WASHINGTON (AP) — The House moved toward swift passage Wednesday of legislation that would devote more federal resources to preventing domestic terrorism in response to the racist mass shooting in Buffalo, New York. The legislative effort is not new, as the House passed a similar measure in 2020 only to have it languish in the Senate. But lacking support in the Senate to move ahead with the gun-control legislation that they say is necessary to stop mass shootings, Democrats are instead pushing for a broader federal focus on domestic terrorism. “We in Congress can’t stop the likes of (Fox News host) Tucker Carlson from spewing hateful, dangerous replacement theory ideology across the airwaves. Congress hasn’t been able to ban the sale of assault weapons. The Domestic Terrorism Prevention Act is what Congress can do this week to try to prevent future Buffalo shootings,” Rep. Brad Schneider, D-Ill., who first introduced the measure in 2017, said on the House floor Wednesday. The measure seeks to prevent another attack like the one that took place in Buffalo on Saturday when...
    (CNN)The House of Representatives is expected to vote Wednesday on a bill aimed at preventing domestic terrorism and combating the threat of violent extremism by White supremacists.The vote comes in the wake of a horrific mass shooting over the weekend at a supermarket in a predominantely Black neighborhood in Buffalo, New York, that killed 10 people and wounded three others. The Justice Department is investigating the shooting as a hate crime and "an act of racially-motivated violent extremism." The bill the House will take up -- the Domestic Terrorism Prevention Act of 2022 -- is sponsored by Democratic Rep. Brad Schneider of Illinois. It has three Republican cosponsors: Reps. Brian Fitzpatrick of Pennsylvania, Don Bacon of Nebraska and Fred Upton of Michigan. It's not yet clear how much additional Republican support it may be able to get when it comes to a vote on the House floor.Once the bill passes the Democratic-controlled House as expected, it would next go to the Senate for consideration, where its fate is uncertain. Read MoreThe bill would set up offices specifically focused on domestic...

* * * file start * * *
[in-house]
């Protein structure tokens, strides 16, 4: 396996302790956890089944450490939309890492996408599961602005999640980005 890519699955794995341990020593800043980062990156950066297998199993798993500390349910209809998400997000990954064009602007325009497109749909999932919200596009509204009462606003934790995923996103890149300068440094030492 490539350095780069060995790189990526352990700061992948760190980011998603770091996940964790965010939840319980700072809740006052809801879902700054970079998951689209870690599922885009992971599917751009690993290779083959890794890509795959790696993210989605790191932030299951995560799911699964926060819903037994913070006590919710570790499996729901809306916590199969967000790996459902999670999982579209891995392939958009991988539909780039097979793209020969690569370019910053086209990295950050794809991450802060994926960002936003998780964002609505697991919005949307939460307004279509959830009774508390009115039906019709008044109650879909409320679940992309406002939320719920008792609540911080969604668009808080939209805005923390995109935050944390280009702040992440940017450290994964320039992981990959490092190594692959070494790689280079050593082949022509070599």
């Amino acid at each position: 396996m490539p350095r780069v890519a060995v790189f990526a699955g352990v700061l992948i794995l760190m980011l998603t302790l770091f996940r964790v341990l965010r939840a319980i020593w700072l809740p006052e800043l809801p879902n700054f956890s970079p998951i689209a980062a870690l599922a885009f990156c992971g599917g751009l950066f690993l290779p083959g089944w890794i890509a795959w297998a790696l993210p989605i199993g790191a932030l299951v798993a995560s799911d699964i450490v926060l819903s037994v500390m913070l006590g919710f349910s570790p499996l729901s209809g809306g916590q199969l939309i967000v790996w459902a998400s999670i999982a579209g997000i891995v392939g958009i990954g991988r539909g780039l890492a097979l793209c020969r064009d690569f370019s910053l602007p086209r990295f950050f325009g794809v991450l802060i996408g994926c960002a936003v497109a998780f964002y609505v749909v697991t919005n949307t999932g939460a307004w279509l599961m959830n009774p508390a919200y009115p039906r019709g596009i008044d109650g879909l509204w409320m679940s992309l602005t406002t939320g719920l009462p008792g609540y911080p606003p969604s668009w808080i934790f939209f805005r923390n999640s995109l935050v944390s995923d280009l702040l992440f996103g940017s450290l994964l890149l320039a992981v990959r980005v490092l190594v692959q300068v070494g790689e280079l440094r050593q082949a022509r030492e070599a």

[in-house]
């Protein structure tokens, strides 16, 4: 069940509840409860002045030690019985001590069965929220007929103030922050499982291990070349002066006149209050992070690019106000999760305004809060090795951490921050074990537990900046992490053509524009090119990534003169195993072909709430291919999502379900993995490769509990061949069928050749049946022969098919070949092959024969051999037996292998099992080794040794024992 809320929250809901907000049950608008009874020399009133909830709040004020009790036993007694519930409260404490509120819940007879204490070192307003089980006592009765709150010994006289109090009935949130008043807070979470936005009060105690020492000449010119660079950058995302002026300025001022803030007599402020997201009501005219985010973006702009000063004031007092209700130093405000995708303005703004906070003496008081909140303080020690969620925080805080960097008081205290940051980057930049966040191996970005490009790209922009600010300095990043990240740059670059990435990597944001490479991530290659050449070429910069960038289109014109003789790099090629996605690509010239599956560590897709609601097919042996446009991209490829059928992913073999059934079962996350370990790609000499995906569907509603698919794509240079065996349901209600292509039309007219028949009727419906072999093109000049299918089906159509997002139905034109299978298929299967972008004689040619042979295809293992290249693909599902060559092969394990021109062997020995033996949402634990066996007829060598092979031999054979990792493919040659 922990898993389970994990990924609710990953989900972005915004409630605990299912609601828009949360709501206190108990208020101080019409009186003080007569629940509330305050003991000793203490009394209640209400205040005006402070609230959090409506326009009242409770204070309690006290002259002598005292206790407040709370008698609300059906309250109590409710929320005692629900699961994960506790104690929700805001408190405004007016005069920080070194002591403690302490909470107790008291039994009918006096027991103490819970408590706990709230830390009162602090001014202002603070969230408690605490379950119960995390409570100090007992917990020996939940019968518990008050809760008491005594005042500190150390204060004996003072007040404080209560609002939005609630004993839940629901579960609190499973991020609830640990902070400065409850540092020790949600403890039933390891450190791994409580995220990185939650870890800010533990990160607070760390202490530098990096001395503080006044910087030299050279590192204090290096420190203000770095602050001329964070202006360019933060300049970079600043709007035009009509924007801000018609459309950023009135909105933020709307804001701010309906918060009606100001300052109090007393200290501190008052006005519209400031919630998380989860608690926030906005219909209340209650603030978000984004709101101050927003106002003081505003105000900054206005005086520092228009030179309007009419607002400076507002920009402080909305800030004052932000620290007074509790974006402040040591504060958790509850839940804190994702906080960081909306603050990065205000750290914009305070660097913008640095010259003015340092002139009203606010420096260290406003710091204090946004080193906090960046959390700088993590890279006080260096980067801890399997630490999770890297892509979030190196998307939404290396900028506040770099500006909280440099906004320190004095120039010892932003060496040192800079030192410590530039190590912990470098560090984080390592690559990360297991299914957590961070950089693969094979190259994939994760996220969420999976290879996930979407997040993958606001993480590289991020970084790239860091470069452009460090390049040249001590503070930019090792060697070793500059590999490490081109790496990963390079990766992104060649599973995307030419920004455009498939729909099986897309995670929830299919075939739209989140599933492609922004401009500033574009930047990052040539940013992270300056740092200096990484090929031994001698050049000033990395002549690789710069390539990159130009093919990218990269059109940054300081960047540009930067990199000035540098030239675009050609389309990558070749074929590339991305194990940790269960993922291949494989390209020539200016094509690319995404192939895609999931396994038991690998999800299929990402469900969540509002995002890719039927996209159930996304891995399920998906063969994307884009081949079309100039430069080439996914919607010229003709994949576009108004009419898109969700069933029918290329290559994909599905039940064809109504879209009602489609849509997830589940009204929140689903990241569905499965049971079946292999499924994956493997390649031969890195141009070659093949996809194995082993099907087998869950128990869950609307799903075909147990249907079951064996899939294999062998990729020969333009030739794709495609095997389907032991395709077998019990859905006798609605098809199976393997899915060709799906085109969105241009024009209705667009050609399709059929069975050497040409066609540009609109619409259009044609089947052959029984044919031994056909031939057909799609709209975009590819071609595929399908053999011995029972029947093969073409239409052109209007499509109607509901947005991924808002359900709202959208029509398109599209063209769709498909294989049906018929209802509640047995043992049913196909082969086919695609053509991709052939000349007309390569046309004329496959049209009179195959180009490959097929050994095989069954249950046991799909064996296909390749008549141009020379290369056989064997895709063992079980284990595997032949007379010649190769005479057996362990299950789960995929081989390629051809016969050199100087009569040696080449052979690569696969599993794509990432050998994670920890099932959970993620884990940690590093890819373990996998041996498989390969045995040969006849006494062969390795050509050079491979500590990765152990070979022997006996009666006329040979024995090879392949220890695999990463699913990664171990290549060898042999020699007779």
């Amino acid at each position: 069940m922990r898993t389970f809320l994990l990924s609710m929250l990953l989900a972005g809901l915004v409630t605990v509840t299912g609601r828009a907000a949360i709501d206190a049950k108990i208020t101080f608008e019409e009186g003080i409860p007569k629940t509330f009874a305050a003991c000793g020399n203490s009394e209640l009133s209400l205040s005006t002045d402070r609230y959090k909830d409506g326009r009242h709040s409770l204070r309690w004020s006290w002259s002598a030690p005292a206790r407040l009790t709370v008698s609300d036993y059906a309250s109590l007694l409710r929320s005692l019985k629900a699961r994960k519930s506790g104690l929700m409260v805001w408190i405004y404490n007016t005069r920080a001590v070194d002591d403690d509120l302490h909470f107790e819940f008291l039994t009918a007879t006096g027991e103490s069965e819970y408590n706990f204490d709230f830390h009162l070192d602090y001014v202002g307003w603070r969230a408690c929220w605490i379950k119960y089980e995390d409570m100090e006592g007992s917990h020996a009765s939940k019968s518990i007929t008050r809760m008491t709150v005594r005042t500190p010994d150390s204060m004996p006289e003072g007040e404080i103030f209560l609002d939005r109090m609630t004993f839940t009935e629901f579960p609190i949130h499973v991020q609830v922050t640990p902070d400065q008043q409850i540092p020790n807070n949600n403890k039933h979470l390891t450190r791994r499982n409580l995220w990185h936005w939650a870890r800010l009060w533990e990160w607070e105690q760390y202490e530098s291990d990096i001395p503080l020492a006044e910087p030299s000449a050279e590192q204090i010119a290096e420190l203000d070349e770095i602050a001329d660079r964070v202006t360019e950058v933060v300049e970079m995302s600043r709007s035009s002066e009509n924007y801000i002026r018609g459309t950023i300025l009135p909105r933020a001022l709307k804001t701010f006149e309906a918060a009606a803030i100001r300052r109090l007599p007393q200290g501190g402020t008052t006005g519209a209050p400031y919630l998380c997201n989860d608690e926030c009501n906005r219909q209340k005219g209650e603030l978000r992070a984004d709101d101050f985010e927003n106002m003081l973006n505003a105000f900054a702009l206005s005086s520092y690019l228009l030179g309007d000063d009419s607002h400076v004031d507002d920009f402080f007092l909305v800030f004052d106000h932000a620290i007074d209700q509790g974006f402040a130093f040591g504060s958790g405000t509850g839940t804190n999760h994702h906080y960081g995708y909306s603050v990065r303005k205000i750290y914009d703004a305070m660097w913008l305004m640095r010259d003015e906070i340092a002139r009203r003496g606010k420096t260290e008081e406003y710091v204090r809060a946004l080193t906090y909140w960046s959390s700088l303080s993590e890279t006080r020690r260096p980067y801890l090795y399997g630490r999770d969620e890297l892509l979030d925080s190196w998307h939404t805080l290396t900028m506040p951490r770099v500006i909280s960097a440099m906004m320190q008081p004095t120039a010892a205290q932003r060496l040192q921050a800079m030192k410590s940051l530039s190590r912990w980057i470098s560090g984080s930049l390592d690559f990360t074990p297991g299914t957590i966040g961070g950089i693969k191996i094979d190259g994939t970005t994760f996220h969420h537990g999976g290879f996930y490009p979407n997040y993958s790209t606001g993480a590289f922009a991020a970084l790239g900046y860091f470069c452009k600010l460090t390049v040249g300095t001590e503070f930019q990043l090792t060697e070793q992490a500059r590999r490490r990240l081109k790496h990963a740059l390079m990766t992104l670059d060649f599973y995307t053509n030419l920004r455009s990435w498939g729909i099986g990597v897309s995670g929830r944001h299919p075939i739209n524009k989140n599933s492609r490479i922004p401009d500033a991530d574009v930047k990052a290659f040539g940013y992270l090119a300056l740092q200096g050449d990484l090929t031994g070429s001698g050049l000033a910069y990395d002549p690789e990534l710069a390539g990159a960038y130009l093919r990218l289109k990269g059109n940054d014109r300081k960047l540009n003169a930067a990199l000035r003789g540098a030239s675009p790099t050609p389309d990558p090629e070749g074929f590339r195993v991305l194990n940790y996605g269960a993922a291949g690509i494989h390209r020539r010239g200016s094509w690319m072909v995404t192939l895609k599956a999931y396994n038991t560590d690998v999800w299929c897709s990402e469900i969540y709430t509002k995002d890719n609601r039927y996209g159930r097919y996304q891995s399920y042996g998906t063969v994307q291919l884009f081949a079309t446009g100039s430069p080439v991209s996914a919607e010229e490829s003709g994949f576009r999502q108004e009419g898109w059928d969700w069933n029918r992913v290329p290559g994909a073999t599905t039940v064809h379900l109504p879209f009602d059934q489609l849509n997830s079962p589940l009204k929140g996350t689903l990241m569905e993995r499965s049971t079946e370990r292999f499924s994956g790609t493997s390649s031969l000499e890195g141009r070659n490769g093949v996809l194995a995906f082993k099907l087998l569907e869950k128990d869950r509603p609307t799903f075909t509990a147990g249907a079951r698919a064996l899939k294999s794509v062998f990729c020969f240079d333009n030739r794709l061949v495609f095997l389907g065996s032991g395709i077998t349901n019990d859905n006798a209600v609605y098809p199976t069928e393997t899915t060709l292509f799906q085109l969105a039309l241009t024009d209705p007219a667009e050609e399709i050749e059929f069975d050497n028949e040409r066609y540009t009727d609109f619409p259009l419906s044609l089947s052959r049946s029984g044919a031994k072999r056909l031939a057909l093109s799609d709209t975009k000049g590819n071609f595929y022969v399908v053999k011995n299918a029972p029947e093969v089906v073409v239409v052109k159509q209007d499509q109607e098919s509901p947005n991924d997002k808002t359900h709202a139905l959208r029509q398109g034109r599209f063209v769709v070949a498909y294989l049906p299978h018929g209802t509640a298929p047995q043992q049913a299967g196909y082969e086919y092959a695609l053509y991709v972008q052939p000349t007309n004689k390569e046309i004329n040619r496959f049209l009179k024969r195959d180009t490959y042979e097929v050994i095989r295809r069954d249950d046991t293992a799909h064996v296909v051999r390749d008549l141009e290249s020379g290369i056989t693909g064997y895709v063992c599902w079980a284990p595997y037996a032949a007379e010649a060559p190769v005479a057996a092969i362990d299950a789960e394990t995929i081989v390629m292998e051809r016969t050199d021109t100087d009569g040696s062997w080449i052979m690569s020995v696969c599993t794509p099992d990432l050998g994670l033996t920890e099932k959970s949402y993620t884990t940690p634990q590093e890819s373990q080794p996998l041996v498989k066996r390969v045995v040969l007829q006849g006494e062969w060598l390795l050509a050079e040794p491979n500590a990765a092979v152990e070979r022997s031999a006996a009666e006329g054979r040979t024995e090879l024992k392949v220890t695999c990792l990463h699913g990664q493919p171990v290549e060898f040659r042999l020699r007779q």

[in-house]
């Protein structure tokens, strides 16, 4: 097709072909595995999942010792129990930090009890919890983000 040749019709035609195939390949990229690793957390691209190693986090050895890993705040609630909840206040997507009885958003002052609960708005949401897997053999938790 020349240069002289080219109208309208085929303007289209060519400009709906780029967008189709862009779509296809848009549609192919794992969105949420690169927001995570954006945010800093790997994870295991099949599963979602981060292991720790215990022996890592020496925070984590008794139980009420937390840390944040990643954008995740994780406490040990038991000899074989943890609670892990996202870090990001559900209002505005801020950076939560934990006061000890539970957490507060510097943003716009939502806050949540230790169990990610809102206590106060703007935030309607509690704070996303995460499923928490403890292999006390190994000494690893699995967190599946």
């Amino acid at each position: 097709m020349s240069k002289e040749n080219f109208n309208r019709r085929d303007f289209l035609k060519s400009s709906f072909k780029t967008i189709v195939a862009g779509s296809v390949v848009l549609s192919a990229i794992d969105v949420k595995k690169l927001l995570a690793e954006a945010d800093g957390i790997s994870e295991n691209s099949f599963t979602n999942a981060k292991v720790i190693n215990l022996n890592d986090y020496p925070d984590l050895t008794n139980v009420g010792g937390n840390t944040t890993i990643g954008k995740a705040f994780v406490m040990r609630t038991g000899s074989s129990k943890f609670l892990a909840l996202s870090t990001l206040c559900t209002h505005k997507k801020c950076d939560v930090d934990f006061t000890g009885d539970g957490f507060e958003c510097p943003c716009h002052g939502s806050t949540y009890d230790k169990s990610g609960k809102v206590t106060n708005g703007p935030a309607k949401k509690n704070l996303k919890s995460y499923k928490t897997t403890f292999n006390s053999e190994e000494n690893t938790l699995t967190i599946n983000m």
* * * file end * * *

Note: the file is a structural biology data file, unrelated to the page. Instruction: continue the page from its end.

Following the racially motivated shooting in Buffalo this weekend, House Democrats are trying to revive a bill aimed at combatting domestic terrorism and to do so they are seeking the support of Rep. Ilhan Omar, who once called the legislation “horrible.” Saturday’s mass shooting, which resulted in shooting of 13 people and the deaths of 10, has put pressure on Omar and other progressives who were concerned about the anti-terrorism’s bill reach. Ten of the people who were shot in a Buffalo grocery store  by 18-year-old Payton Gendron, who is white, were Black, and authorities say his rampage was fueled by racial animus. With Speaker Nancy Pelosi determined to win House approval of the Domestic Terrorism Prevention Act this week, talks began Monday with recalcitrant Democrats like Omar, who represents Minnesota’s 5th Congressional District. “Negotiations are ongoing,” said Omar spokesman Jeremy Slevin. “The congresswoman had concerns about an earlier iteration of the bill, but is working to improve the legislation in the hopes her concerns can be resolved.” Article continues after advertisement Pelosi told reporters the Domestic Terrorism Prevention Act...